John Allen in Rome: In a recent interview, one cardinal says that in 2009, he approached Pope Benedict to ask him to dump his Secretary of State.
I was so fortunate to recently attend a screening of the upcoming miniseries, "The Bible, " and was lucky to meet Roma Downey (Touched by an Angel) and Mark Burnett (Survivor, the Voice) who created the piece.
I have never witnessed a State of the Union address like the one President Barack Obama gave Tuesday night. I want to thank him for it. Some commentators claimed it was, in effect, two speeches: the first, long on policy recommendations, leading into the second, a finale that rose to an emotional height over gun violence in the United States. I disagree. I thought it was one speech with real genuine challenges to Congress throughout, ending with the ultimate challenge: actually doing something about the outrageous gun violence in the United States.
In a Valentine's Day gift to same-sex couples in Illinois, the state's Senate approved a bill to lift a ban on gay marriage today. According to the Associated Press, "Senators voted 34-21 to approve the measure, sending it on to the state House where Democrats also hold a majority. Gov. Pat Quinn, a Chicago Democrat, has said he will sign the bill if the House approves it."
Given the perils facing our planet, it may be time to observe Lent in a different way: with a "carbon fast."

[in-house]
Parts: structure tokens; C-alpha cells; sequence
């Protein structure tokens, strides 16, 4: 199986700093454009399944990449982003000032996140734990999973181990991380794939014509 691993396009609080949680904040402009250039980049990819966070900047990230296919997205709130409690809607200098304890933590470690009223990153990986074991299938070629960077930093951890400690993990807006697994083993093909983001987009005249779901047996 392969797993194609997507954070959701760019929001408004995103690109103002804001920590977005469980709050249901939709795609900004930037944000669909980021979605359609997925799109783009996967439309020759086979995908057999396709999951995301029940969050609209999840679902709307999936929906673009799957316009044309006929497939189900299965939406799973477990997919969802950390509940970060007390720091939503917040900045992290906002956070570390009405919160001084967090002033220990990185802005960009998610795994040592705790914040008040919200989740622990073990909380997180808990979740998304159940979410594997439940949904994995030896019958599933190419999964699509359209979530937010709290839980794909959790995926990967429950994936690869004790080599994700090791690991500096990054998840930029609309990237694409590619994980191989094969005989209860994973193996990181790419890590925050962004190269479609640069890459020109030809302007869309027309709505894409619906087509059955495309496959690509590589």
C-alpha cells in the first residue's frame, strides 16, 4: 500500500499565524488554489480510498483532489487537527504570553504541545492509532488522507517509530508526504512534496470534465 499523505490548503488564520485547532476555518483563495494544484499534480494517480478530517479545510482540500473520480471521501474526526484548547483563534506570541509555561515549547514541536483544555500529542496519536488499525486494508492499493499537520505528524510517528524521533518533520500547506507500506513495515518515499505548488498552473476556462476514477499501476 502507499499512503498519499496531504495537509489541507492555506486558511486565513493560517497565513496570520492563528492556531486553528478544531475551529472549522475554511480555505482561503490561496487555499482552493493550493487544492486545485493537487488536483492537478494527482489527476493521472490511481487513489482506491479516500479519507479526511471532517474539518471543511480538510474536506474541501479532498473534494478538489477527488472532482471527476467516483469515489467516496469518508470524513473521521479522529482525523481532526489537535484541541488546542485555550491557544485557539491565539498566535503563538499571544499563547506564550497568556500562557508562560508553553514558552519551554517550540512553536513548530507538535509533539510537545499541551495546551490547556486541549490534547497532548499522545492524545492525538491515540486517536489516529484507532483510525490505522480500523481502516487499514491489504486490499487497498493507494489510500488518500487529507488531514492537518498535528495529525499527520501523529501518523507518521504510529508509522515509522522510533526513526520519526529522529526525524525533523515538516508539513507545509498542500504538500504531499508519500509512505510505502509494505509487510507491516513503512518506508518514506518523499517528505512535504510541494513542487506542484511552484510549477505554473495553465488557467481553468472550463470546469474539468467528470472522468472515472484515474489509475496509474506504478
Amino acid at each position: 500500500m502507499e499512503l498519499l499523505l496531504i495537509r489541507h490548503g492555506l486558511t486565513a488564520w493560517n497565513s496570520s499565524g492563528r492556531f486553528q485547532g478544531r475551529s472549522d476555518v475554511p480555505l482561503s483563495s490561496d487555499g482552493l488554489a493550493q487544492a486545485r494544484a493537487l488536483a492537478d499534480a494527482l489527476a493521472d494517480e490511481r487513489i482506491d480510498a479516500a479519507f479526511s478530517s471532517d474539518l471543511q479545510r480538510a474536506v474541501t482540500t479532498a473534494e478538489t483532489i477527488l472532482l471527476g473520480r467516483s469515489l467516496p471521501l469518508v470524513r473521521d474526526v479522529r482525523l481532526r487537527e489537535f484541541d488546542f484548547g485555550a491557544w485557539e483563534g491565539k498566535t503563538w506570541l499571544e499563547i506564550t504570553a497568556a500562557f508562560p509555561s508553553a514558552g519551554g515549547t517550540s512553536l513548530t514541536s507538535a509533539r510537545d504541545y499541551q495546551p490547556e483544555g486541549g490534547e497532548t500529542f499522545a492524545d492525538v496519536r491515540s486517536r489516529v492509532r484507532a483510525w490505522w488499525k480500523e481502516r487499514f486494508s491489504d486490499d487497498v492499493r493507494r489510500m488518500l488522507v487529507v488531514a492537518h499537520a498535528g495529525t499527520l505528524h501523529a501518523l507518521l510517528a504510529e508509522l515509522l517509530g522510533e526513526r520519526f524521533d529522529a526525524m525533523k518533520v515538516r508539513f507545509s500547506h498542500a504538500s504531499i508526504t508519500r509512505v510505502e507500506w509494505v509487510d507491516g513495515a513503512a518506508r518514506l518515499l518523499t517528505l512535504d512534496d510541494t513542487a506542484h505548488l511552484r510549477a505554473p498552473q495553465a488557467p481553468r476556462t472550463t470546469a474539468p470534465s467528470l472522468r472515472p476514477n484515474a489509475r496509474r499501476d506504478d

For starters, I listened to President Barack Obama's State of the Union address with a special interest in his message on climate change.
I was delighted that he cited the "overwhelming judgment of science" on this subject, citing the increasing frequency of heat waves, droughts, wildfires, floods and storms in a period when 12 of the hottest years on record have come in the last 15 years.
Minnesota's University of St. Thomas appointed its first female and first lay president in its history.
From the Star Tribune:
Breaking with a nearly century old-tradition, University of St. Thomas Board of Trustees members Thursday appointed a woman and non-cleric as the Catholic school's new president.
Julie Sullivan, executive vice president and provost at the University of San Diego, also a Catholic university, is the first female and lay president in St. Thomas' history.
Simply put, no U.S. cardinal has the chops to be the next pope, whether it's due to depth of theological writings, expert managerial capability, the facility of languages, or a global presence, among other reasons.
My NCR colleague, John Allen, has done his level best to introduce into the mainstream media the notion that Cardinal Timothy Dolan of New York and Cardinal Donald Wuerl of Washington, D.C., are contenders for the papacy at next month's conclave. To be sure, Allen has as much, if not more, experience covering the Vatican as any U.S. journalist.
NCR Today: The president of the Leadership Conference of Women Religious said the new pope should work with the sisters "to support our mission."
(with apologies to Joyce Kilmer)
Speaking for the last time to the clergy of the diocese of Rome as their bishop, Pope Benedict today said there must be a distinction between "true" and "virtual" interpretations of the Second Vatican Council.
Additionally, said the pope, press members covering the years following the 1962-65 meeting of bishops were responsible for "trivializing the idea of the Council."
Now, only fifty years after its opening, the pope continued, can the faithful see the "true Council...emerging with all its spiritual strength."